Since then, Chandra has received a Bachelor of Science with Distinction in Biology from the University of Victoria in Victoria, BC. and recently completed the first year of her Masters Biology degree at the University of British Columbia, Okanagan Campus. She is now researching the field host specificity and environmental factors associated with populations of a gall wasp proposed for biocontrol of European hawkweeds invasive in North America. She conducted her field work in the native range of these species, based at CABI Europe-Switzerland, and sampled populations of hawkweeds and gall wasps in Switzerland, Germany, Poland and the Czech Republic. Chandra was recently elected as a Student Representative to the Canadian Forum for Biological Control, and will serve as the Graduate Student Director for the Entomological Society of British Columbia in the upcoming year.
Wendy Romero was our First Place poster awardee at the 2010 IOBC (International Organization for Biological Control) Joint Nearctic/Neotropical meeting in Niagara Falls, Ontario, Canada. Wendy is working on her MS degree at the University of Guelph, Ontario, Canada, and her poster, "Reduced risk control methods for insect pests on cuttings: a biological control compatible approach", drew attention for it' practical solutions to integrating natural enemies and reduced risk chemicals.
Poster Abstract. In the Ontario floricultural greenhouse industry, attention has recently been focused on controlling insect pests that may be coming in on imported cuttings. Using reduced risk control methods would permit growers to establish insect pest-free and insecticide residue-free cuttings from the outset, thus ensuring that ongoing greenhouse biological control programs are not affected negatively. In this study, hot water and reduced risk insecticides (insecticidal soap and horticultural oil) immersion treatments have been tested for control of Western flower thrips [Frankliniella occidentalis (Pergande)' and Silverleaf whitefly [Bemisia tabaci (Gennadius) Biotype B] in chrysanthemum and poinsettia cuttings, respectively.
Ms. Romero is currently working on the second year of her masters program at University of Guelph. Her working thesis is "Development of control strategies for insect pests associated with propagative material used in floricultural greenhouses". She is developing reduced risk insect control methods such as dips in hot water, insecticidal soap and horticultural oil as well entomopathogenic agents Beauveria bassiana and Steinernema feltiae, so that growers are able to establish pest-free and insecticide residue-free propagative material and biological controls in the greenhouse are not negatively affected. She is an active member of the IOBC, Entomological Society of America and Ontario. She plans on finishing her masters program by April 2011 and either pursuing doctoral studies or finding a job in the field of biological control.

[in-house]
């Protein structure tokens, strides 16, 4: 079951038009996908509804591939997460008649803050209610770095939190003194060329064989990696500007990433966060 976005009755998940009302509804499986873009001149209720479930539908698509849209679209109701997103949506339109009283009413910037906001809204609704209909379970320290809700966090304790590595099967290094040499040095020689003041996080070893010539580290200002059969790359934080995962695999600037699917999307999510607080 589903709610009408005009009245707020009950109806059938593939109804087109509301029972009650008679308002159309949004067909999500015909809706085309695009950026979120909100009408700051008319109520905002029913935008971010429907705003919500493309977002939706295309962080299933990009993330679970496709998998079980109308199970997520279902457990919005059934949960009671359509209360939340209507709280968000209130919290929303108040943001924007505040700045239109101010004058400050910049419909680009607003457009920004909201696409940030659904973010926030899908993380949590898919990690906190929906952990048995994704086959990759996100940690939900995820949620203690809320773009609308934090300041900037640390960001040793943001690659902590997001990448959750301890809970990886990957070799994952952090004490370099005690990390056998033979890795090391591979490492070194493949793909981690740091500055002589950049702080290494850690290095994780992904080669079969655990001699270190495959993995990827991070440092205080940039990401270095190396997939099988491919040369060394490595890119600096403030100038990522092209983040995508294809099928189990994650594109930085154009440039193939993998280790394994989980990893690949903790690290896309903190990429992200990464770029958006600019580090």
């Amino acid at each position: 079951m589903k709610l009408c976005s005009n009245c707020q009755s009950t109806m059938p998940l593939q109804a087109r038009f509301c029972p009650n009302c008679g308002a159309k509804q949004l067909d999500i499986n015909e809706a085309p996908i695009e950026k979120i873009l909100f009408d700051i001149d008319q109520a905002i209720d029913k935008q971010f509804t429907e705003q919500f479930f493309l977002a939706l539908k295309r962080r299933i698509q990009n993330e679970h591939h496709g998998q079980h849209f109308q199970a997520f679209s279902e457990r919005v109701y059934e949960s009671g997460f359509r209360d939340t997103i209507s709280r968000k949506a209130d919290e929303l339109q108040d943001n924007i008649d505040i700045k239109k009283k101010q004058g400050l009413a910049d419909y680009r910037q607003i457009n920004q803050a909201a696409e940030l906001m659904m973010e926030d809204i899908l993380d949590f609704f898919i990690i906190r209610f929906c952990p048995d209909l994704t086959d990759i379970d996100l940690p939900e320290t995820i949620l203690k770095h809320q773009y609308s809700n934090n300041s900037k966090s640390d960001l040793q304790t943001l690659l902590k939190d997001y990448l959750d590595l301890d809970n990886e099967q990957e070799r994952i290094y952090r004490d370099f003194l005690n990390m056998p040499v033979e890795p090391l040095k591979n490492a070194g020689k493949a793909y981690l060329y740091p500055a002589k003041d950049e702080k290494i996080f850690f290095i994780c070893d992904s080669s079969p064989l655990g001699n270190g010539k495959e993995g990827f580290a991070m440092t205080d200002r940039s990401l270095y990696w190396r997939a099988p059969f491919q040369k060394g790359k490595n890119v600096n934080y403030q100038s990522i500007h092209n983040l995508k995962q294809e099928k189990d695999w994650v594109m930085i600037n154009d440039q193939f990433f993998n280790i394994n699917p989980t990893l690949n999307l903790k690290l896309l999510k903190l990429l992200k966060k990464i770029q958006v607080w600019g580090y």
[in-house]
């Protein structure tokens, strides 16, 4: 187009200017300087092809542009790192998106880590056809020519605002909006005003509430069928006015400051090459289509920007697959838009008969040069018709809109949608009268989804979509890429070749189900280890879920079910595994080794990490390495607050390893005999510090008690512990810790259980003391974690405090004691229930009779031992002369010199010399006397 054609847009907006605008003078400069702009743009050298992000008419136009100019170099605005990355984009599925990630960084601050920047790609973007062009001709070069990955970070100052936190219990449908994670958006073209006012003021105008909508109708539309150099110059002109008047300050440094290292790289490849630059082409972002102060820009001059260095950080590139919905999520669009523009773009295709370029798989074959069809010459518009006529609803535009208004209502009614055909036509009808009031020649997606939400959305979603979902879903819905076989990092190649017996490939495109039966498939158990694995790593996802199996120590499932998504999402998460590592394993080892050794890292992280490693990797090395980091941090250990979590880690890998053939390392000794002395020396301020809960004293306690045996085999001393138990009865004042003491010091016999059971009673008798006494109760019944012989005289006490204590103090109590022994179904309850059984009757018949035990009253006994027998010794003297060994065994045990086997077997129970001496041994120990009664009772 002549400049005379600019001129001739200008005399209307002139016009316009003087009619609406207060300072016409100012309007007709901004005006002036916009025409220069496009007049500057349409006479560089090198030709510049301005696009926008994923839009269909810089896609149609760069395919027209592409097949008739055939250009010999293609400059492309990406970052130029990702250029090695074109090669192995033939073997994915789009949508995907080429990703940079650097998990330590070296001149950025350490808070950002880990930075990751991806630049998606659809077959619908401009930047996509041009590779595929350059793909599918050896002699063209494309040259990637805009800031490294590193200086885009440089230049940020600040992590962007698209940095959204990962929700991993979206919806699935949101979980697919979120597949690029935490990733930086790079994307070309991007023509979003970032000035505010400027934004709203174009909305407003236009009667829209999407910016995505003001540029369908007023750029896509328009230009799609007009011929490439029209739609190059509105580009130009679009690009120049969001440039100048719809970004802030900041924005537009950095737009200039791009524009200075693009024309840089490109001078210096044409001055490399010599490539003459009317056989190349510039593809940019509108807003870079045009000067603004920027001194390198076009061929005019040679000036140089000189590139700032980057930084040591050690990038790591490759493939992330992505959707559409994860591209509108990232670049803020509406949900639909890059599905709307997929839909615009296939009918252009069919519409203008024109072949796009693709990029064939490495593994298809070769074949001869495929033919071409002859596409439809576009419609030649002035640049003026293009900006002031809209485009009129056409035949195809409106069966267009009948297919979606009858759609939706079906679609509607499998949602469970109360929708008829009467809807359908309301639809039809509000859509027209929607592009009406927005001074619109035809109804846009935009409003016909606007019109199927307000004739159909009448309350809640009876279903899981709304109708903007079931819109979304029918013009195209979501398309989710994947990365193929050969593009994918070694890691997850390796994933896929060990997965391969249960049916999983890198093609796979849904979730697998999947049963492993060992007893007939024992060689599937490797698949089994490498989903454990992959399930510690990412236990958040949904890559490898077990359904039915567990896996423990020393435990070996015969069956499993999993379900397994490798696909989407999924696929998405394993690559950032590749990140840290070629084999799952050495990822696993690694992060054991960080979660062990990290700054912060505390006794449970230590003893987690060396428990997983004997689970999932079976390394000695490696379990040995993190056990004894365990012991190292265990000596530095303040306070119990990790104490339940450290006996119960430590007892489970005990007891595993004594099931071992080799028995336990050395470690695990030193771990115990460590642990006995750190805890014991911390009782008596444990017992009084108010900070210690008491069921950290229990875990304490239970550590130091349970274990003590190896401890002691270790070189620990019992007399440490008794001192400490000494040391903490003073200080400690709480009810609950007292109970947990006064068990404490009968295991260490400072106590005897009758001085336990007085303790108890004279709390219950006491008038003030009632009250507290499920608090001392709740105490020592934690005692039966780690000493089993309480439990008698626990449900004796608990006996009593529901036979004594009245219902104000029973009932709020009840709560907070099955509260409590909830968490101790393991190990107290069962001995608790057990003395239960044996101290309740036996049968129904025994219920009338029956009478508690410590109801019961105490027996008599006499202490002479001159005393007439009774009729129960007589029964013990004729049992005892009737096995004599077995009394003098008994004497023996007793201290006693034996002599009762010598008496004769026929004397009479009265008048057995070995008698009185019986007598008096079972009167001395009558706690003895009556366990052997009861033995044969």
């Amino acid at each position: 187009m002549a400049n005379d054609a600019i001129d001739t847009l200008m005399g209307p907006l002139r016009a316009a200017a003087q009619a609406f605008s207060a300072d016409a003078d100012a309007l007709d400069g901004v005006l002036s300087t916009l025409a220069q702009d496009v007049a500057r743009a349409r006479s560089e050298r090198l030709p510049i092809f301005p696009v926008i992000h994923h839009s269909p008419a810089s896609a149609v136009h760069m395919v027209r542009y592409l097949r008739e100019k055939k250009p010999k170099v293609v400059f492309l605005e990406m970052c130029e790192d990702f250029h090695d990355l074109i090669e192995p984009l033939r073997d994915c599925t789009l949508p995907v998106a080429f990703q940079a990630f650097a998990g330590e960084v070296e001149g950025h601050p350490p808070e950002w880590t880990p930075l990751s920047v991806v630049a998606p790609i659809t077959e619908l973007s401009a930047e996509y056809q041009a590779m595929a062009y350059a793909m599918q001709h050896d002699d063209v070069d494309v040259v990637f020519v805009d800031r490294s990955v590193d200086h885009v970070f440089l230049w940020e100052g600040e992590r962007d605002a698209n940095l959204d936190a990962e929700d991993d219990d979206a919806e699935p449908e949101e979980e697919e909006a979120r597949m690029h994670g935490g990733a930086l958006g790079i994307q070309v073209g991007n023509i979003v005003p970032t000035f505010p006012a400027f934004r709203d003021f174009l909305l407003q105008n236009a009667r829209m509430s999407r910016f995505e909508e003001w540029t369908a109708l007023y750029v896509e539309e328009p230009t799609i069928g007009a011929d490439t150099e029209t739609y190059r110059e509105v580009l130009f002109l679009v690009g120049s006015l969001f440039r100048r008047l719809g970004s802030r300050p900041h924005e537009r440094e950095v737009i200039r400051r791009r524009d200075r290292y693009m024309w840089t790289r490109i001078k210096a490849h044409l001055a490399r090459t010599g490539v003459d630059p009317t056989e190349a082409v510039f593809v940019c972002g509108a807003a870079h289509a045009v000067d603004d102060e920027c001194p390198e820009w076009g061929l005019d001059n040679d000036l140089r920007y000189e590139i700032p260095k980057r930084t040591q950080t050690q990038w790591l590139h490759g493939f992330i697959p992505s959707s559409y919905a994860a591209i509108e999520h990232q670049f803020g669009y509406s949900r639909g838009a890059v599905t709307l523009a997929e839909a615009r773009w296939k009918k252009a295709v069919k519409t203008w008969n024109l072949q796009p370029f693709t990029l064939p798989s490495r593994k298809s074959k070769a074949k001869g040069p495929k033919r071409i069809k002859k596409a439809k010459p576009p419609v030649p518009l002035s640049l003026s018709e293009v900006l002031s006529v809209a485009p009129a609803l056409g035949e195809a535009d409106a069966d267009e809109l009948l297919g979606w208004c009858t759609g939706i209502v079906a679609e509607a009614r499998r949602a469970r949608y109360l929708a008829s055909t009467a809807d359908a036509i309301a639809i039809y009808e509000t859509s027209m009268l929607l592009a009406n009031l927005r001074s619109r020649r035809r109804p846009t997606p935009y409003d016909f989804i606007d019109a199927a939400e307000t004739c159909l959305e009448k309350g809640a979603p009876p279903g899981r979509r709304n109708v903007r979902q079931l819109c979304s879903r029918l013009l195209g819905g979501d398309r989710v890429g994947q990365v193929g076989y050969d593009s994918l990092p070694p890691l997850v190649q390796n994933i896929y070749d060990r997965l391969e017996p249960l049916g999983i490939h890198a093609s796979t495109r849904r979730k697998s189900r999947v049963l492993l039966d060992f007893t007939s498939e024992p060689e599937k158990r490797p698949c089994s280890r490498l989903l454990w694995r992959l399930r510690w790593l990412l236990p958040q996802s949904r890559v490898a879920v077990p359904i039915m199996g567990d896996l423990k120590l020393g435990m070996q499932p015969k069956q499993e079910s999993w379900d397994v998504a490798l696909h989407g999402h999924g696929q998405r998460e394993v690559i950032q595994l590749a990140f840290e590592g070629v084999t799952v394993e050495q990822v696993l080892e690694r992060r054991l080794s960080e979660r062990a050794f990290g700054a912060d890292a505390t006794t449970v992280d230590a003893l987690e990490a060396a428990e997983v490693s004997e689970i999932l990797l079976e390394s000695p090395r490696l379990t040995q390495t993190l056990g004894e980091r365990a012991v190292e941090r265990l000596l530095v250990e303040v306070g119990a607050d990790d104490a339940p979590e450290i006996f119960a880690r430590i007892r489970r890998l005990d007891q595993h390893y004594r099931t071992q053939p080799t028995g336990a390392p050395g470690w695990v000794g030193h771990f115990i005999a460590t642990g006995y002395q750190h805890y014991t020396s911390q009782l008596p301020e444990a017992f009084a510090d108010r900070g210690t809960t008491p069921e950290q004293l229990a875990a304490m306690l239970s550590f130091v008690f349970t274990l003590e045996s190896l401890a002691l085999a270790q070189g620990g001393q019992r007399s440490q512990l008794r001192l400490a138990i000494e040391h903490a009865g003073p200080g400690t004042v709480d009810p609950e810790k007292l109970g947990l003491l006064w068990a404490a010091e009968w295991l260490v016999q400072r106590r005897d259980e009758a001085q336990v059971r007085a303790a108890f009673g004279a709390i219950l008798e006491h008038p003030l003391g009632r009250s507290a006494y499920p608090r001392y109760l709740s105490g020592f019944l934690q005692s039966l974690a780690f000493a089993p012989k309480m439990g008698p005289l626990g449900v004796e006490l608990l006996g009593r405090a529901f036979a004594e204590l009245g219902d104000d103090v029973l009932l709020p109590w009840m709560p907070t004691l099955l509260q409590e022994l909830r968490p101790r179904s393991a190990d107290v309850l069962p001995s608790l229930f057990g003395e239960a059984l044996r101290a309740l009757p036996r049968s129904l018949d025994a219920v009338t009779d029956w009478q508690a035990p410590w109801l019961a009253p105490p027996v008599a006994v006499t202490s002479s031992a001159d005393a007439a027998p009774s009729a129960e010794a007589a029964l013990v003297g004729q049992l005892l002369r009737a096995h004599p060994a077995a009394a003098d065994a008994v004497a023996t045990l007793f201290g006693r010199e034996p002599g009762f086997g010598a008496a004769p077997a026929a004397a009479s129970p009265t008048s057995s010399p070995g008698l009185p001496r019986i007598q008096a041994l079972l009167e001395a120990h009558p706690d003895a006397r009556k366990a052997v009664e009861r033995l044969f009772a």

Andrew Sutherland won a poster competition award for his research on the interactions between a coccinellid and powdery mildew disease. His poster, "Quantification of Powdery Mildew Consumption by a Native Coccinellid: Implications for Biological Control?", was presented at the California Conference on Biological Control V, in Riverside, California in 2006.
Dr. Sutherland is now a post doctoral researcher in the Plant Pathology Department at UC Davis. He is continuing to tackle powdery mildew disease and is working on the development of a biological sensor for detection of powdery mildew infections via monitoring of the proboscis extension reflex in honeybees. This research is "using Ivan Pavlov's method of classical conditioning…and is teaching bees to associate infected plants with a sugar reward. After they are conditioned, the bees are placed inside a box and taken to the field, where if they encounter the same smell, they extend tongues in expectation of a sugar reward. The information is relayed back as a warning sign". Read more about this fascinating work at this link, and also watch this video his team recently produced (with the help of CBS Interactive / smartplanet.com) on the department website.
Other on-going projects include the evaluation of reflective particle film applications as aphid repellents / dissuadants in order to bring about a reduction in incidence of aphid-transmitted nonpersistent viruses in commercial mixed melons, and a bioindication and decision support for powdery mildew management in vineyards using a native mycophagous beetle.
Sutherland, A. M., Gubler, W.D., Parrella, M.P., 2010. Effects of fungicides on a mycophagous coccinellid may represent integration failure in disease management. Biological Control 54: 292-299.
Sutherland, A.M, Gubler, W.D., Wingo, R.M., McCabe, K.J., 2010. Classical conditioning of domestic honeybees to olfactory stimuli associated with grapevine powdery mildew infections. Proceedings of the 6th International Workshop on Grapevine Downy and Powdery Mildew. 4-9 July, 2010, Bordeaux, France, 90-92.
Sutherland, A.M., Parrella, M.P., 2009. Mycophagy in Coccinellidae: Review and synthesis. Biological Control 51: 284-293.
Sutherland, A.M., Costamagna, T.P., Melicharek, A., Nagata, M., Parrella, M.P., 2009. A comparison of precision and economic efficiency for three methods of thrips population density assessment. Meeting of the International Organization for Biological Control, Working Group: Integrated Control in Protected Crops, Mediterranean Climate. 6-11 September 2009, Chania, Crete, Greece. IOBC/wprs Bulletin, 161-166.
Sutherland, A., Parrella, M.P., 2009. Biology and co-occurrence of Psyllobora vigintimaculata taedata (Coleoptera: Coccinellidae) and powdery mildews in an urban landscape of California. The Annals of the Entomological Society of America 102(3): 484-491.